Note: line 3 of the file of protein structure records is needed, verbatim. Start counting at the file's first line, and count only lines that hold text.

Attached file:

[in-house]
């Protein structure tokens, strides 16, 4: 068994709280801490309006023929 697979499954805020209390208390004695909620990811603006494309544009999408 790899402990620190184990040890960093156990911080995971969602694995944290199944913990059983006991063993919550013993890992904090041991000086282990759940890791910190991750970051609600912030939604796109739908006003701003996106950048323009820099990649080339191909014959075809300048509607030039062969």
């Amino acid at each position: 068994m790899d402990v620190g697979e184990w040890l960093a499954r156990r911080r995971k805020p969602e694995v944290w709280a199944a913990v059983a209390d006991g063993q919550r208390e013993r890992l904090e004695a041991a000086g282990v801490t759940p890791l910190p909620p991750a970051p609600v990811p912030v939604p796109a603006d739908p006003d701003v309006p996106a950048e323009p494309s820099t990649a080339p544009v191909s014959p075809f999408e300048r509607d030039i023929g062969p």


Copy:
């Amino acid at each position: 068994m790899d402990v620190g697979e184990w040890l960093a499954r156990r911080r995971k805020p969602e694995v944290w709280a199944a913990v059983a209390d006991g063993q919550r208390e013993r890992l904090e004695a041991a000086g282990v801490t759940p890791l910190p909620p991750a970051p609600v990811p912030v939604p796109a603006d739908p006003d701003v309006p996106a950048e323009p494309s820099t990649a080339p544009v191909s014959p075809f999408e300048r509607d030039i023929g062969p």